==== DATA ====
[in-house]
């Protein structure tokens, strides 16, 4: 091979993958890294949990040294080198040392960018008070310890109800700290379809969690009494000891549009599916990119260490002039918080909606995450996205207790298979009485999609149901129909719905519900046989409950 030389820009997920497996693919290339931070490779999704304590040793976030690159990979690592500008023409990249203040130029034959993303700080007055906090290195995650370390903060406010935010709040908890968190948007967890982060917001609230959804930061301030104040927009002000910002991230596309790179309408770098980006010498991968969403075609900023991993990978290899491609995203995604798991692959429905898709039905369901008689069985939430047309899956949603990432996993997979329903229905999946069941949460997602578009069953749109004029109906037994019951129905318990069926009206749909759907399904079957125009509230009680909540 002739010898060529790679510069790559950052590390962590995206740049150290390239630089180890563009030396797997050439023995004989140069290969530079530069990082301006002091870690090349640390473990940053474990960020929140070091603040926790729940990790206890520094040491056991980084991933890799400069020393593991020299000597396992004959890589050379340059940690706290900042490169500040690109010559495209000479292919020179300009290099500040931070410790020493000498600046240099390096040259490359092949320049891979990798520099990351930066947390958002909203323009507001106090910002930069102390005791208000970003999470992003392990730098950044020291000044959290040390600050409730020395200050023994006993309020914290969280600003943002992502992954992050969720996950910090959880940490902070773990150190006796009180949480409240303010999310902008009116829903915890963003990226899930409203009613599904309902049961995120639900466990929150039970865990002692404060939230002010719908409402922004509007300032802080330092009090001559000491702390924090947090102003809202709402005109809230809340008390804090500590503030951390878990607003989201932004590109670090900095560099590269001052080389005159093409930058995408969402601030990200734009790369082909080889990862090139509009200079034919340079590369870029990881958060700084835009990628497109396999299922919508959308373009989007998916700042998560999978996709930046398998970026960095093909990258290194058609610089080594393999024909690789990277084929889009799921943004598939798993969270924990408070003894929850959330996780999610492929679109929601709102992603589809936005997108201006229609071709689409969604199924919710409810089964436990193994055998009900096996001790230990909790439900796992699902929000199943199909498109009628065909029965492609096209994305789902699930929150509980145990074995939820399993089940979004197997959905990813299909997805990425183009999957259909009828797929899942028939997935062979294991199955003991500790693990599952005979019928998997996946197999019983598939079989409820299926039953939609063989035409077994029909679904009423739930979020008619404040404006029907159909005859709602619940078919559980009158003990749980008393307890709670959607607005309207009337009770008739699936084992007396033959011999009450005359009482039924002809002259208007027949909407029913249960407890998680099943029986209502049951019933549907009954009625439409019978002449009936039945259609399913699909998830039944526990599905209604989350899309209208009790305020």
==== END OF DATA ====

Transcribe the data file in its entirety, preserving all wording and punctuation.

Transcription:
[in-house]
């Protein structure tokens, strides 16, 4: 091979993958890294949990040294080198040392960018008070310890109800700290379809969690009494000891549009599916990119260490002039918080909606995450996205207790298979009485999609149901129909719905519900046989409950 030389820009997920497996693919290339931070490779999704304590040793976030690159990979690592500008023409990249203040130029034959993303700080007055906090290195995650370390903060406010935010709040908890968190948007967890982060917001609230959804930061301030104040927009002000910002991230596309790179309408770098980006010498991968969403075609900023991993990978290899491609995203995604798991692959429905898709039905369901008689069985939430047309899956949603990432996993997979329903229905999946069941949460997602578009069953749109004029109906037994019951129905318990069926009206749909759907399904079957125009509230009680909540 002739010898060529790679510069790559950052590390962590995206740049150290390239630089180890563009030396797997050439023995004989140069290969530079530069990082301006002091870690090349640390473990940053474990960020929140070091603040926790729940990790206890520094040491056991980084991933890799400069020393593991020299000597396992004959890589050379340059940690706290900042490169500040690109010559495209000479292919020179300009290099500040931070410790020493000498600046240099390096040259490359092949320049891979990798520099990351930066947390958002909203323009507001106090910002930069102390005791208000970003999470992003392990730098950044020291000044959290040390600050409730020395200050023994006993309020914290969280600003943002992502992954992050969720996950910090959880940490902070773990150190006796009180949480409240303010999310902008009116829903915890963003990226899930409203009613599904309902049961995120639900466990929150039970865990002692404060939230002010719908409402922004509007300032802080330092009090001559000491702390924090947090102003809202709402005109809230809340008390804090500590503030951390878990607003989201932004590109670090900095560099590269001052080389005159093409930058995408969402601030990200734009790369082909080889990862090139509009200079034919340079590369870029990881958060700084835009990628497109396999299922919508959308373009989007998916700042998560999978996709930046398998970026960095093909990258290194058609610089080594393999024909690789990277084929889009799921943004598939798993969270924990408070003894929850959330996780999610492929679109929601709102992603589809936005997108201006229609071709689409969604199924919710409810089964436990193994055998009900096996001790230990909790439900796992699902929000199943199909498109009628065909029965492609096209994305789902699930929150509980145990074995939820399993089940979004197997959905990813299909997805990425183009999957259909009828797929899942028939997935062979294991199955003991500790693990599952005979019928998997996946197999019983598939079989409820299926039953939609063989035409077994029909679904009423739930979020008619404040404006029907159909005859709602619940078919559980009158003990749980008393307890709670959607607005309207009337009770008739699936084992007396033959011999009450005359009482039924002809002259208007027949909407029913249960407890998680099943029986209502049951019933549907009954009625439409019978002449009936039945259609399913699909998830039944526990599905209604989350899309209208009790305020």